posted by pourtant at 5:14 PM on April 10, 2011

Yeah, taxes, FICA, health insurance, social security - all those combined make your take home much less than a simple salary/12. I'd plan on something like 75% of that for take home. If you've been student loaning your living expenses, you may need to add a pretty sizable monthly student loan payment to your current expenses. I also think $30K is a bit high for a first salary, but then again, I don't live in New York.

Anyway, I'd agree with DarlingBri - your problem right now is that you're not articulating your skills with any confidence at all. Assert that your internship gave you specific experience - don't lie, but claim whatever is claimable. You clearly have "office skills", and experience working with advertisers from your internship. Say that. Apply for every admin assistant job you see in a marginally relevant company. The idea isn't that you'll work your way up from that to VP some day, but that you'll make contacts and learn what people's jobs are like and learn how to have a real, full-time job. Those are incredibly valuable skills, and not ones you learned in college.

Temping is an option. You probably received few calls before because your availability sucked as a student. Now that you're available for work during normal business hours, you could get more calls. You also have more skills and experience, and you're not a student. Reapply with multiple temp agencies, and check in with them frequently for work.

It's just a first job, it's not the rest of your life. Take whatever you can get and make the best of it.
posted by donnagirl at 5:29 PM on April 10, 2011

Definitely apply for whatever you think you can bs you way into.

Communications major? Ignore people making fun of you for that; work up your strengths - did you do any undergrad presentation or published writing? Emphasize those.

Also, look into other markets outside of NY. Look at job postings from other states and send your resume to every one that you think you *might* qualify for; you might get lucky and land something with future upside or on-job skills training that you might be able to bring back to NY.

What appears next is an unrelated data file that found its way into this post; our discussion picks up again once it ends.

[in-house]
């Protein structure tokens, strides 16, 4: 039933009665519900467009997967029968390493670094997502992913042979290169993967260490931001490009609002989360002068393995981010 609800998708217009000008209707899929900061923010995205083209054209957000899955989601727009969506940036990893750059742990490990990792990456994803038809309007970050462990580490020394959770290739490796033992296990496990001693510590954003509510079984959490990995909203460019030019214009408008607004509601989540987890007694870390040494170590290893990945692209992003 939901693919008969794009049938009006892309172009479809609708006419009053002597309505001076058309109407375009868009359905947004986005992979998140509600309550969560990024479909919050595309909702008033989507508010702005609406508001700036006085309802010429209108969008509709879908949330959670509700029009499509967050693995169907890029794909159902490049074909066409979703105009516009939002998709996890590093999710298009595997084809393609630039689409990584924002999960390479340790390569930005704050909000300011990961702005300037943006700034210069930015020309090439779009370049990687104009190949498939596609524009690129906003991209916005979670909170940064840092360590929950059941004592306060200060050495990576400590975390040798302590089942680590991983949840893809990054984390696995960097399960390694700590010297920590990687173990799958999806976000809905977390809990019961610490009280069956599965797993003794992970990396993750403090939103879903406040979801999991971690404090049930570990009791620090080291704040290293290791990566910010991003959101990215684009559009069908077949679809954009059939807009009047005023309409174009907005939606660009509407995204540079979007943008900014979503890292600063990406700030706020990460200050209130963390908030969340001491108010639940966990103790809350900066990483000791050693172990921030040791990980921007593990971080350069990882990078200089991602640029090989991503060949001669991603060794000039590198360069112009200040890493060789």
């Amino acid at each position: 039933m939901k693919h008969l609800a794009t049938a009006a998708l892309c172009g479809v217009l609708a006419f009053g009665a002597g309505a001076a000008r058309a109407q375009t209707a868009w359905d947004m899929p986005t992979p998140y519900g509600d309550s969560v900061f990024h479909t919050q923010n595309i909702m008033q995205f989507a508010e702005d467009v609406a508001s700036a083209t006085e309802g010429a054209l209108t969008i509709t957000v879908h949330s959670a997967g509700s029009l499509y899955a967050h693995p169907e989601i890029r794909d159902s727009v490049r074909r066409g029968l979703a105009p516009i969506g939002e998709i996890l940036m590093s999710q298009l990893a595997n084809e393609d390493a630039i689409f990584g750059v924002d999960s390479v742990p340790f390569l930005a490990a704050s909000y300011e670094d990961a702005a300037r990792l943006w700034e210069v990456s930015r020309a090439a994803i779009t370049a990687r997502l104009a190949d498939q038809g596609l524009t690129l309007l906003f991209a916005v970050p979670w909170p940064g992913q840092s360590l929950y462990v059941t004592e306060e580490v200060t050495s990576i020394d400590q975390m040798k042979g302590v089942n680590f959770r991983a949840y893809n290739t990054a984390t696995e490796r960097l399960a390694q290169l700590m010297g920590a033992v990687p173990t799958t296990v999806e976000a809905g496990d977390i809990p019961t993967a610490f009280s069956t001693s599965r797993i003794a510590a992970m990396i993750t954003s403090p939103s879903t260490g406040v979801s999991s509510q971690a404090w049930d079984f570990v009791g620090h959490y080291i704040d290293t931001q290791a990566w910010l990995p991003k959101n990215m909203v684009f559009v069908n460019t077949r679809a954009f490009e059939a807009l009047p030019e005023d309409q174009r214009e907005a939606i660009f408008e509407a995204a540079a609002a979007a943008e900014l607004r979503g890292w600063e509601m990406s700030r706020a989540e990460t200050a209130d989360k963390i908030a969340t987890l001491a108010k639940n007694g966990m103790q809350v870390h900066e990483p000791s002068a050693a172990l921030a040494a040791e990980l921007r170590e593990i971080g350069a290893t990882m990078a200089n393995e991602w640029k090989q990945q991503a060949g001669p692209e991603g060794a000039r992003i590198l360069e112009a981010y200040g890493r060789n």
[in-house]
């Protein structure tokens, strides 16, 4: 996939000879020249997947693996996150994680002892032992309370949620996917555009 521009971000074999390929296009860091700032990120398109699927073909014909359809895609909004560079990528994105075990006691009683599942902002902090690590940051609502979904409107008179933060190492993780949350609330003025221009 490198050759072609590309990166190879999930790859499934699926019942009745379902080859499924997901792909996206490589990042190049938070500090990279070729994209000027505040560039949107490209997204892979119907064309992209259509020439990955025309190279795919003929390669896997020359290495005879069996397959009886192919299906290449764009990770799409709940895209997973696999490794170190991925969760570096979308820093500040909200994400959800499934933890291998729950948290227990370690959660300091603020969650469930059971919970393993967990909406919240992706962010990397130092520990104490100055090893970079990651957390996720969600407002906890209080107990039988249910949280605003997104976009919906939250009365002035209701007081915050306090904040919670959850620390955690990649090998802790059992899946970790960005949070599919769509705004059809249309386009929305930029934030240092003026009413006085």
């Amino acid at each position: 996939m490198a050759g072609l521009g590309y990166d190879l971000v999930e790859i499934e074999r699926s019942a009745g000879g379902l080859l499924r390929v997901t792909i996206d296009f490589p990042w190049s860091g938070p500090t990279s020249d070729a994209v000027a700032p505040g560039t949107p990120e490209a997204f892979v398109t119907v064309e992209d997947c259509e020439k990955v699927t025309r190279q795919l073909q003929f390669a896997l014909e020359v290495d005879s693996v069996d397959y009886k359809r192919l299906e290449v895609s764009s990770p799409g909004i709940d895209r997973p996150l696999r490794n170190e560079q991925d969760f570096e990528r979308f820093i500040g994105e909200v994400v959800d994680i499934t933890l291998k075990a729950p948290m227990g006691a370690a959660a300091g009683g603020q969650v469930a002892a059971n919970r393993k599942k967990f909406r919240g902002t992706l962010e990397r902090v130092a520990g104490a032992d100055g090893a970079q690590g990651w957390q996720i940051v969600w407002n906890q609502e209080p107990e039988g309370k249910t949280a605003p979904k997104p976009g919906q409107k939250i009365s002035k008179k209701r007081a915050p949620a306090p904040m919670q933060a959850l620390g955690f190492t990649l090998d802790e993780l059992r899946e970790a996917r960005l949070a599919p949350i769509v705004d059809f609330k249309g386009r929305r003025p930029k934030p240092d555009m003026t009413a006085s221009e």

posted by porpoise at 9:03 PM on April 10, 2011

A few things that came to mind after reading your post.

1. make sure to live within your means.

as a recent grad myself, i was worried about paying for my loans (both car and school), rent, stills, food, and misc funds for a fun night every now and then. what helped me was making my school loan the minimum for now and as i gain experience i hope i can increase that. when you find you have an extra $50 or $100 tack it on to your minimum payment. check out paycheckcity.com to see what your income will be after taxes. it helps to put things in perspective. consider living in queens or brooklyn. i grew up in long island and many times found being in brooklyn, astoria, queens etc was just as much of a fun night.

2. read up on salary negotiation.

one thing i did not learn in college was how to ask for a salary! make sure you don't talk dollars until they actually make an offer. also, don't get dollar signs in your eyeballs.. theres a good chance your starting salary will be around $25,000. one thing i wish i did was ask if possible to get a higher rate. i'm doing OK now for just being out of college, but there's not thaaaat much wiggle room so to say.

hope this helps in some way!
posted by melizabeth at 10:18 PM on April 10, 2011

As an aside to your update regarding the all-too-common fear of cold-calling:

Cold calling is the worst, it sucks, it's miserable, and... once you start doing a little bit of it you realize it's really no skin off your back if someone isn't interested in your pitch. Their disinterest or negative reaction isn't reflective of you as a person in any way.

It's a really good skill and confidence to have: don't think about it as getting good at cold-calling, but to become confident enough to separate yourself from the idea that you are proposing, to come up with alternatives that would make a client happier or suit them better, and to graciously accept "no," which is going to happen to you all the time and the better you are at gracefully accepting someone's no, the better you'll be able to move forward to find out what it takes to make the next person say yes.

As for what you should do, I would say that you should apply for everything you can, and of course you should make time for applying and informationals, but you certainly don't need to set aside whole days a week for this. Applying for work is time-consuming but it is not something that you're going to spend more than a couple hours on in each burst, and you'll soon burn out or find yourself kind of frittering away your time if you devote such large chunks of time to it. An informational meeting can be a quick breakfast before work, a coffee in the afternoon.
posted by sestaaak at 7:13 AM on April 11, 2011

I would recommend looking into geting a job in business to business sales of some sort. I think Sales is going to be your best shot of making enought to scrape by in NYC and still have some semblance of a life. Experience in marketing is always good in sales, as is your retail experience. The office work you have done fits in well also since you will assumably be using a laptop at times to do things. Also, a lot of people find sales to have some stigma, like its a lowly job or whatever. That is to your advantage because it weeds out the other delusionsal new grads that think they are really going to start on meaningful careers by working for free, only to find out that they paying job they get offered afterwards won't allow the funds to not live with mom and dad.
posted by WeekendJen at 9:21 AM on April 11, 2011